An example of a gas extraction apparatus that relies upon a membrane tube for extraction of gas from transformer oil is disclosed in U.S. Pat. No. 4,112,737. This patent depicts a plurality of hollow membrane fibers, which are inserted directly into transformer oil in the transformer housing. The material used for the membrane is impermeable to oil, but gases dissolved in the oil permeate through the membrane into the hollow interior of the fibers. A portable analytical device such as a gas chromatograph is temporarily connected to the probe so that the test sample is swept from the extraction probe into the analytical device for analysis.
Although these devices have provided benefits, there are numerous practical problems remaining to the development of reliable apparatus for extraction, monitoring and analysis of fault gases in transformer oils. Many of these problems relate to the design of reliable fluid routing systems that are redundant enough to provide a relatively maintenance free unit. Since transformers are often located in exceedingly harsh environmental conditions, fluid routing problems are magnified. This is especially true given that the instruments needed to reliably analyze the gases are complex analytical instruments. Two patents that describe the difficulties of these engineering challenges are U.S. Pat. Nos. 6,391,096 and 6,365,105, which are owned by the assignee of this invention and both of which are incorporated herein by this reference. These two patents illustrate not only the complexities of the fluid routing systems needed, but solutions that have proved very reliable.
One of the most critical points in the analytical process is the extraction apparatus, where gas is actually separated from the electrical insulating oil. While there are several known apparatus for accomplishing this task, experience has shown that the extractor is one point where failure can occur. Stated another way, extraction devices to date have been more fragile than desired and cannot fully withstand the extreme conditions that are routinely encountered in field applications. As a result, additional support equipment or operation constraints are added to compensate for the performance shortcomings and to protect the extraction technology, which adds considerably to the cost. Despite advances in the technological solutions surrounding the extraction devices, especially those described in the '096 and '105 patents, there is a need for an extractor that is reliable and performs accurately under all conditions for substantial lengths of time without being monitored.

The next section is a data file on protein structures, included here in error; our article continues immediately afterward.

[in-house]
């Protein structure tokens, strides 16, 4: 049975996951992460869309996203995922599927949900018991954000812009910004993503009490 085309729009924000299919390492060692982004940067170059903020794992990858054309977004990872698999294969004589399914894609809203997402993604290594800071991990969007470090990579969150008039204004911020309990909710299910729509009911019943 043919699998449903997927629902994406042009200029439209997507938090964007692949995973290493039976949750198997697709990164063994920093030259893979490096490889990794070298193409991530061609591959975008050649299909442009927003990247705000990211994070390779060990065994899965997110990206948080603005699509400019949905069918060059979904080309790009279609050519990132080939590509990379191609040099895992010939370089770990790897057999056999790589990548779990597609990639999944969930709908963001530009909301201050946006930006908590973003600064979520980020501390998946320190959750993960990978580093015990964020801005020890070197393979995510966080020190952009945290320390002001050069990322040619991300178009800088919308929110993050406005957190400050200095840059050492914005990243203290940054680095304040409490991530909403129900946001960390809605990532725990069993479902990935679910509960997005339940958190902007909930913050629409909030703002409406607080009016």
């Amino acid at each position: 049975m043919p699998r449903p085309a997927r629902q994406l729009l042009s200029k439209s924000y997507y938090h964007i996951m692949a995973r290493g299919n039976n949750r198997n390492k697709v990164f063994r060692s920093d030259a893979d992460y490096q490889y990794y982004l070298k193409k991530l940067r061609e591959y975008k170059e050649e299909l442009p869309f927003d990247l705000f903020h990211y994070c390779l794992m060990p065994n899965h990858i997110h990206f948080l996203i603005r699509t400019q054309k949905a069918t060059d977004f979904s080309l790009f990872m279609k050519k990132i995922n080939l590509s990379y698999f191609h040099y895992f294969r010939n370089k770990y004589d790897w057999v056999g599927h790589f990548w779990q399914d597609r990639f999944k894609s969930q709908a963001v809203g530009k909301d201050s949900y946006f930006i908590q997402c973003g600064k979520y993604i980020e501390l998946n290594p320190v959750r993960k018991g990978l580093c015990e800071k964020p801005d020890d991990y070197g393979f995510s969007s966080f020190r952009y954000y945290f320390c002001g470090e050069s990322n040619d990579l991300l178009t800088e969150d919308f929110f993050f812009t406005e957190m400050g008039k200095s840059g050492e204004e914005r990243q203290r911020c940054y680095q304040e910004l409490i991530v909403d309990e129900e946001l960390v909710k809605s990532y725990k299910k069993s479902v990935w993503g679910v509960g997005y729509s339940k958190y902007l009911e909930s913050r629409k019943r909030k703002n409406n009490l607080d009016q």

The advantages of the present invention are achieved in a first preferred and illustrated embodiment of a gas extraction apparatus that provides for reliable and accurate extraction of dissolved gases and for fluid-tight handling of both oil and extracted gas. The apparatus utilizes an extraction module comprising paired fluorosilicone membrane disks held in a housing. The membranes are permeable to target gas, but not to the insulating oil. The housing defines isolated oil and gas flow paths. The extraction module is connected to an analytical instrument such as a gas chromatograph for qualitative and quantitative analysis of the extracted gases.
In alternative embodiments, the extraction module may be built with multiple pairs of membrane disks, or a single membrane disk.
The invention will be better understood and its numerous objects and advantages will be apparent by reference to the following detailed description of the invention when taken in conjunction with the following drawings.
The basic environment in which the gas extraction apparatus of the present invention is used and the significant components with which it is used will be described generally first to provide context, then a more detailed description of certain components will follow. With reference to
Following generally the flow of sample fluid within housing 2, fluid is routed into extractor assembly 10. Sample containing fluid (i.e. oil) flows through extractor assembly or module 10 in a manner detailed below, where gas dissolved in the oil is extracted into a second fluid phase for further processing. The oil from which gas has been extracted is returned to electrical device 3 through fluid return line 5. The gas that is extracted from the oil may be analyzed to determine the nature of the gases in the oil, or the extraction apparatus may be used to remove contaminants from the oil and thereby purify the oil.